2. Introduction- Animals
• All animals are members of the Kingdom Animalia, also called
• All members of Animalia are:
• Most ingest food and digest it in an internal cavity.
3. Introduction- Animals
• Animal cells lack the rigid cell walls that characterize plant cells.
• Most animals are capable of complex and relatively rapid movement
compared to other organisms.
• Most reproduce sexually, by means of differentiated eggs and sperm.
• Most animals are diploid.
4. Introduction- Animals
• The development of most animals is characterized by distinctive
- a zygote, is the product of fertilization;
- a blastula, which is a hollow ball of cells formed by the
- a gastrula, which is composed of three germ layers:
5. Animals- classification
• The classification of animals is based on:
• body plan
• germ layers
• level of organization
• coelom (cavity lined by epithelium)
6. Animals- Body Plans
• A sac body plan: is one in which the
mouth is used as both an entrance for
nutrient molecules and an exit for waste
• A tube-within-tube body plan: Animals
with a mouth and an anus have this body
plan. This plan allows specialization of
parts along the digestive canal to occur.
7. Animals- Symmetry
• Radial symmetry means that any
longitudinal cut that passes through a
midpoint gives two equal halves.
• Bilaterally symmetrical animals can
be cut into right and left halves and
generally have well-developed head
8. Animals- Number of Germ Layers
• During the embryological development, there may be only
two germ layer, ectoderm and endoderm; or three germ
layers, ectoderm, endoderm, and mesoderm.
• The presence of mesoderm is associated with the development of
internal organs associated with higher animals such as skeletons
and reproductive organs.
10. Animals- Level of Organization
• Some animals do not have organs and instead have a tissue level of
• Most animals have the organ system level of organization.
11. Animals- Coelom
• Is the body cavity in which
the internal organs are found.
• Acoelomates: are animals that
do not have a coelom.
• Pseudocoelomates: have a
body cavity incompletely lined
• True coelomates: have a body
cavity completely lined by
12. Animals- Segmentation
• When an animal is segmented, it has repeating parts like the
vertebrae in the human backbone. Segmentation has led to
specialization of parts in advanced animals.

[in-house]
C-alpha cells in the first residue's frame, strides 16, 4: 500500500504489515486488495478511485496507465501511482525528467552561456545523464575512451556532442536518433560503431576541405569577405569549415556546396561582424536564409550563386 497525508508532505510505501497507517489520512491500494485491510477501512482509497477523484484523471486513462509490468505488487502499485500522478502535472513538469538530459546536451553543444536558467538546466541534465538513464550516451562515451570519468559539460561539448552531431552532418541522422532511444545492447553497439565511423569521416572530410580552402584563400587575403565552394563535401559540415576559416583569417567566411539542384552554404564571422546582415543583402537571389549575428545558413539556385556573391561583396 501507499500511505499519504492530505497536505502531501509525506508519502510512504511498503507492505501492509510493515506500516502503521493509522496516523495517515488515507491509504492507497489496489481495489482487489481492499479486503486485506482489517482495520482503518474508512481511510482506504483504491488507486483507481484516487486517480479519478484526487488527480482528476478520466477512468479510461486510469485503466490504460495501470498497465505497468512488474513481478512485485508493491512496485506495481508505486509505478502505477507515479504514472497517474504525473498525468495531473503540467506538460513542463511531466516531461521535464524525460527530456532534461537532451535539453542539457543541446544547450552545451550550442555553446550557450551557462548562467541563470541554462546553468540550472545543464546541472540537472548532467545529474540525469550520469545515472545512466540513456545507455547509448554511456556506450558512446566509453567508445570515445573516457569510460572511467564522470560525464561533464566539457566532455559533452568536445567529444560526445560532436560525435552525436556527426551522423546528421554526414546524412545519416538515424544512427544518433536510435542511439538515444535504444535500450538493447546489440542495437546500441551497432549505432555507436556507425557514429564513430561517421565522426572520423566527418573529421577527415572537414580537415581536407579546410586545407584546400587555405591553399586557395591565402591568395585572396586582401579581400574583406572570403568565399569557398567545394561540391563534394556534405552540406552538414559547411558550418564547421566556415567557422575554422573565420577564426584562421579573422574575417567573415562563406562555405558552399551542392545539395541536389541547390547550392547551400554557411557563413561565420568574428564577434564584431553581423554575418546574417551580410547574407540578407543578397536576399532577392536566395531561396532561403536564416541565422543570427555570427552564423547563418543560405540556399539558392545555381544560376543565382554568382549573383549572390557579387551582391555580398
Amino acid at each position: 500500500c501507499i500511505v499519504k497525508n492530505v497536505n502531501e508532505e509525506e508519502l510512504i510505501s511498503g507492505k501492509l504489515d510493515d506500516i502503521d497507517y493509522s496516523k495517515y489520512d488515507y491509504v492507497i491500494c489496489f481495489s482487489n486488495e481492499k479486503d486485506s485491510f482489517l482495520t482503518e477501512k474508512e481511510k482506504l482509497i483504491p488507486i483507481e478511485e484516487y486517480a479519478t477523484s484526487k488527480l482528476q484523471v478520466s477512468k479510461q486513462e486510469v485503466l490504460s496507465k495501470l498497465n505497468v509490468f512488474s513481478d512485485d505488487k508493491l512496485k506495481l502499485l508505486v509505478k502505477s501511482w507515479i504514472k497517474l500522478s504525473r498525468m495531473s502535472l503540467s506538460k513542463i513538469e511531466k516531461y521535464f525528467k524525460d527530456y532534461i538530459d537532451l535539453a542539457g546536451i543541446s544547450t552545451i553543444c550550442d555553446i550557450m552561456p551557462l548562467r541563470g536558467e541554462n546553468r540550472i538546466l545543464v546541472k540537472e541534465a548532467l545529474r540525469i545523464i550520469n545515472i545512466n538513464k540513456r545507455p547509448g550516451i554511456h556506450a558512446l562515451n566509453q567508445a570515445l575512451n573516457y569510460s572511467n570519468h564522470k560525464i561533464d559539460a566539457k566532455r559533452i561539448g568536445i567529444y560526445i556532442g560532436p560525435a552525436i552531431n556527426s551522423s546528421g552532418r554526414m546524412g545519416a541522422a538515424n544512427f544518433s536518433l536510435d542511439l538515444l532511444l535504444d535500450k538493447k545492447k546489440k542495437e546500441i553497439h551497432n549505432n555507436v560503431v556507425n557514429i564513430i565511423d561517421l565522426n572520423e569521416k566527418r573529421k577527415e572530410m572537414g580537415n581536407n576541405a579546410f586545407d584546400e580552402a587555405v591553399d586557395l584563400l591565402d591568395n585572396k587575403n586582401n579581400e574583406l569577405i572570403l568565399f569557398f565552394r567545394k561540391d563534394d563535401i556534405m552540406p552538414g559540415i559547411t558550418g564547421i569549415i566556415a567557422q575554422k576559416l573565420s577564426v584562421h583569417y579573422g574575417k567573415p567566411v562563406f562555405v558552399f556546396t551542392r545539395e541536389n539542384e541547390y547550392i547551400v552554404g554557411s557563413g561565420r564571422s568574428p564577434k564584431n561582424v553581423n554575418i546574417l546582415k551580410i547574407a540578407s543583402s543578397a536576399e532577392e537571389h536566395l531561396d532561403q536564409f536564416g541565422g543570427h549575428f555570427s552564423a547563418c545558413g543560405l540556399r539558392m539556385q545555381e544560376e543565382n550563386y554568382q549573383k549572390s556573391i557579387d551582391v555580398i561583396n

• Cephalization, having a well-developed head, is also a characteristic
of the most advanced animals.
13. Phylum Porifera (Sponges)
• The name stems from the meaning of ("pore bearers").
• are multicellular
• Still, they have a very simple grade of organization
• the body consists of a loose aggregation of cells embedded in a gelatinous
• They lack any real organs or true tissues,
• Nonetheless, they do contain different types of cells.
14. Sponges- Structure
• Cells include:
• epithelial-like cells called pinacocytes that cover the
exterior and non-flagellated interior surfaces
• flagellated cells called choanocytes that line inner
chambers and canals
• amoeboid cells called archeocytes that move about in the
mesohyl (the gelatinous matrix within a sponge).
• They can differentiate into other types of cells that form parts
of the skeleton
composed of collagen and/or spongin fibers often
embedded with calcareous or siliceous crystalline spicules).
16. • Sponges show radial symmetry or none.
• A spongocoel is the large, central cavity of sponges.
• Water enters the spongocoel through hundreds of tiny pores (Ostia)
• Water exits the spongocoel through the larger opening (osculum).
17. Sponges: Ecology
• Most species are marine
• a few are found in freshwater.
• few animals appear to eat sponges, probably
because a mouth full of spongin and spicules is
not too appetizing!
• However, a few reef fish and the hawksbill turtle
feed exclusively on sponges.
• Sponges provide homes for many organisms,
particularly those anchored to coral reefs.
18. Phylum Cnidaria
• Cnidarians are radially symmetrical animals that have a circle of
tentacles surrounding the mouth.
• Cnidarians are characterized by the presence of stinging cells called
cnidocytes that are used for the capture of prey and defense.
19. • Cnidarians have two true tissue layers:
• an outer epidermis
• an inner gastrodermis.
• A connective tissue layer called the mesoglea separates the two tissue layers.
• The basic body plan includes a mouth that opens into a blind